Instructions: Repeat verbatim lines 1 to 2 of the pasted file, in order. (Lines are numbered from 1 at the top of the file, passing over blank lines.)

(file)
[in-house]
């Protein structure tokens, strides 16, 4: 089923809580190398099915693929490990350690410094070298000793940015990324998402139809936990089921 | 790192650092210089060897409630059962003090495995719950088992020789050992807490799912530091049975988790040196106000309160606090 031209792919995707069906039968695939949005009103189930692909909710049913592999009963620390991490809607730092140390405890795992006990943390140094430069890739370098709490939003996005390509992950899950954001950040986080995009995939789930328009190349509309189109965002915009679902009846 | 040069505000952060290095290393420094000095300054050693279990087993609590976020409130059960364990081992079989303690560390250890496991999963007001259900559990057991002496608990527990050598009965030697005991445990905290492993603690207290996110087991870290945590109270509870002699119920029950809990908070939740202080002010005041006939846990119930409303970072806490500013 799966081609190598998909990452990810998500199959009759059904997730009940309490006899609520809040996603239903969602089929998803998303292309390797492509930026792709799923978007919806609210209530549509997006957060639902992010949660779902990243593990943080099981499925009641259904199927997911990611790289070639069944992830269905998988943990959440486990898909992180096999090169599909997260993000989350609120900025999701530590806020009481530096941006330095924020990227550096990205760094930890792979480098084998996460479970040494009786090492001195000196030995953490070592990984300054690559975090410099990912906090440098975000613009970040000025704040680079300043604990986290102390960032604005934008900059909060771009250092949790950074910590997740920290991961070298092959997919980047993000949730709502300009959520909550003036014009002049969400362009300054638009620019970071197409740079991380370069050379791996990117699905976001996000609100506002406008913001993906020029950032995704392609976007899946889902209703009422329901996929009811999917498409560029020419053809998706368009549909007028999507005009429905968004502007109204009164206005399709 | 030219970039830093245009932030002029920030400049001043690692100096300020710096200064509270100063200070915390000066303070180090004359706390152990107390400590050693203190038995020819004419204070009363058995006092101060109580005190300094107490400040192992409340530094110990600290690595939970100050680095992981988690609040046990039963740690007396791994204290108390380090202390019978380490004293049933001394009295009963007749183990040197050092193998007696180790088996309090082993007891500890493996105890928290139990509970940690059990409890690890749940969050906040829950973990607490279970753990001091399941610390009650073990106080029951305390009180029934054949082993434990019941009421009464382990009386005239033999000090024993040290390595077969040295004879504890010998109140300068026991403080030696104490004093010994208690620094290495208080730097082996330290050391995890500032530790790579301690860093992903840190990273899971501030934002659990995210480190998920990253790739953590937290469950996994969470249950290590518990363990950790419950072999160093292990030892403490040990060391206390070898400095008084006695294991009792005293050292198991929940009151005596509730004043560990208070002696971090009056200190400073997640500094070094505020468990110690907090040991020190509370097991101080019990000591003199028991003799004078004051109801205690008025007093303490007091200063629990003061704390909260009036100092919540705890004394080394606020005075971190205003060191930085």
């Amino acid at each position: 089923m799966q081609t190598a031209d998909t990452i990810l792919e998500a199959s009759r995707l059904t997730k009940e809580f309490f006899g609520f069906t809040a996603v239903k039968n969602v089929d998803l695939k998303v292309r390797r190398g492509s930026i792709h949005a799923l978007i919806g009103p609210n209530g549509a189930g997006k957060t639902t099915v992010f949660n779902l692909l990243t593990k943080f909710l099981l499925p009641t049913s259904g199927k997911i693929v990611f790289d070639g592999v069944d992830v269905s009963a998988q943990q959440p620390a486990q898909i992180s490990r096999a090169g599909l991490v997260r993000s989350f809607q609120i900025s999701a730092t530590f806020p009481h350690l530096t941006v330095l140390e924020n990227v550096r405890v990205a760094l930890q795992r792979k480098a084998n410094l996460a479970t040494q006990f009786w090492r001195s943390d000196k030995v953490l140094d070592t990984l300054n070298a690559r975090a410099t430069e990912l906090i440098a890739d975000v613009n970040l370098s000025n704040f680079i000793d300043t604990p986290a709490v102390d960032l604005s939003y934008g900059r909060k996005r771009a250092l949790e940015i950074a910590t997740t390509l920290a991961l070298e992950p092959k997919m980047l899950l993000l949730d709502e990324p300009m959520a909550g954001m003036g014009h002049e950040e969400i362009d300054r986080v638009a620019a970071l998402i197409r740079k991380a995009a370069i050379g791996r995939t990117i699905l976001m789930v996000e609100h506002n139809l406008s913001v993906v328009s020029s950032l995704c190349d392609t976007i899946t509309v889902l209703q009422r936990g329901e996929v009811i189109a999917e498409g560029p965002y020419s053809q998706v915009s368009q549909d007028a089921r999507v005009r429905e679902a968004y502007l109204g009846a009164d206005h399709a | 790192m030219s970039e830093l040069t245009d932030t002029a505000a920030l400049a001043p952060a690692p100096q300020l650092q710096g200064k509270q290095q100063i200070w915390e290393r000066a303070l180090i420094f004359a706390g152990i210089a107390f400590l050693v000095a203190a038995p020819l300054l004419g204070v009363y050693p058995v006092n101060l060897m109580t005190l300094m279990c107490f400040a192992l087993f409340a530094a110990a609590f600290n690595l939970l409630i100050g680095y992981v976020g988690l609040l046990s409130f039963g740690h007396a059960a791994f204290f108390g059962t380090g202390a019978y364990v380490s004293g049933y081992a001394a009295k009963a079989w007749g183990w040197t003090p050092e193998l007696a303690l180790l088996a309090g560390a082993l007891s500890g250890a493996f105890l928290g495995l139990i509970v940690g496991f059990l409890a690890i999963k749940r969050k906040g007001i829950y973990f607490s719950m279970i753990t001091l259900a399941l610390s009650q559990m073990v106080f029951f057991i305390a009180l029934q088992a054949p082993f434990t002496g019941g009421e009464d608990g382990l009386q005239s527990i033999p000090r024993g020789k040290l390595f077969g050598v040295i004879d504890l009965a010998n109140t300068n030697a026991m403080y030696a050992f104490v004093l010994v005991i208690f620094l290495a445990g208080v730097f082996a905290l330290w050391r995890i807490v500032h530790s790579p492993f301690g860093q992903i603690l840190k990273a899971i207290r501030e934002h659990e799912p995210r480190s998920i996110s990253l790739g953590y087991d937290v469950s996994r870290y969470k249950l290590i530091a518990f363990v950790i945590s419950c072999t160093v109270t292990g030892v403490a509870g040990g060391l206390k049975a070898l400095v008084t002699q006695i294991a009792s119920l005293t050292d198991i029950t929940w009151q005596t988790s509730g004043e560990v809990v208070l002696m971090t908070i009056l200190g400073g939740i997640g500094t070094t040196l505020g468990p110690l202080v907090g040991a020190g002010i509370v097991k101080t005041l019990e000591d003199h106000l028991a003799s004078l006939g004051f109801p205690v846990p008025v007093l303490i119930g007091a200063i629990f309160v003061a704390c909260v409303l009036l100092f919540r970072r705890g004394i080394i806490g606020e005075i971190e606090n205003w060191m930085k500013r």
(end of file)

[in-house]
């Protein structure tokens, strides 16, 4: 089923809580190398099915693929490990350690410094070298000793940015990324998402139809936990089921 | 790192650092210089060897409630059962003090495995719950088992020789050992807490799912530091049975988790040196106000309160606090 031209792919995707069906039968695939949005009103189930692909909710049913592999009963620390991490809607730092140390405890795992006990943390140094430069890739370098709490939003996005390509992950899950954001950040986080995009995939789930328009190349509309189109965002915009679902009846 | 040069505000952060290095290393420094000095300054050693279990087993609590976020409130059960364990081992079989303690560390250890496991999963007001259900559990057991002496608990527990050598009965030697005991445990905290492993603690207290996110087991870290945590109270509870002699119920029950809990908070939740202080002010005041006939846990119930409303970072806490500013 799966081609190598998909990452990810998500199959009759059904997730009940309490006899609520809040996603239903969602089929998803998303292309390797492509930026792709799923978007919806609210209530549509997006957060639902992010949660779902990243593990943080099981499925009641259904199927997911990611790289070639069944992830269905998988943990959440486990898909992180096999090169599909997260993000989350609120900025999701530590806020009481530096941006330095924020990227550096990205760094930890792979480098084998996460479970040494009786090492001195000196030995953490070592990984300054690559975090410099990912906090440098975000613009970040000025704040680079300043604990986290102390960032604005934008900059909060771009250092949790950074910590997740920290991961070298092959997919980047993000949730709502300009959520909550003036014009002049969400362009300054638009620019970071197409740079991380370069050379791996990117699905976001996000609100506002406008913001993906020029950032995704392609976007899946889902209703009422329901996929009811999917498409560029020419053809998706368009549909007028999507005009429905968004502007109204009164206005399709 | 030219970039830093245009932030002029920030400049001043690692100096300020710096200064509270100063200070915390000066303070180090004359706390152990107390400590050693203190038995020819004419204070009363058995006092101060109580005190300094107490400040192992409340530094110990600290690595939970100050680095992981988690609040046990039963740690007396791994204290108390380090202390019978380490004293049933001394009295009963007749183990040197050092193998007696180790088996309090082993007891500890493996105890928290139990509970940690059990409890690890749940969050906040829950973990607490279970753990001091399941610390009650073990106080029951305390009180029934054949082993434990019941009421009464382990009386005239033999000090024993040290390595077969040295004879504890010998109140300068026991403080030696104490004093010994208690620094290495208080730097082996330290050391995890500032530790790579301690860093992903840190990273899971501030934002659990995210480190998920990253790739953590937290469950996994969470249950290590518990363990950790419950072999160093292990030892403490040990060391206390070898400095008084006695294991009792005293050292198991929940009151005596509730004043560990208070002696971090009056200190400073997640500094070094505020468990110690907090040991020190509370097991101080019990000591003199028991003799004078004051109801205690008025007093303490007091200063629990003061704390909260009036100092919540705890004394080394606020005075971190205003060191930085």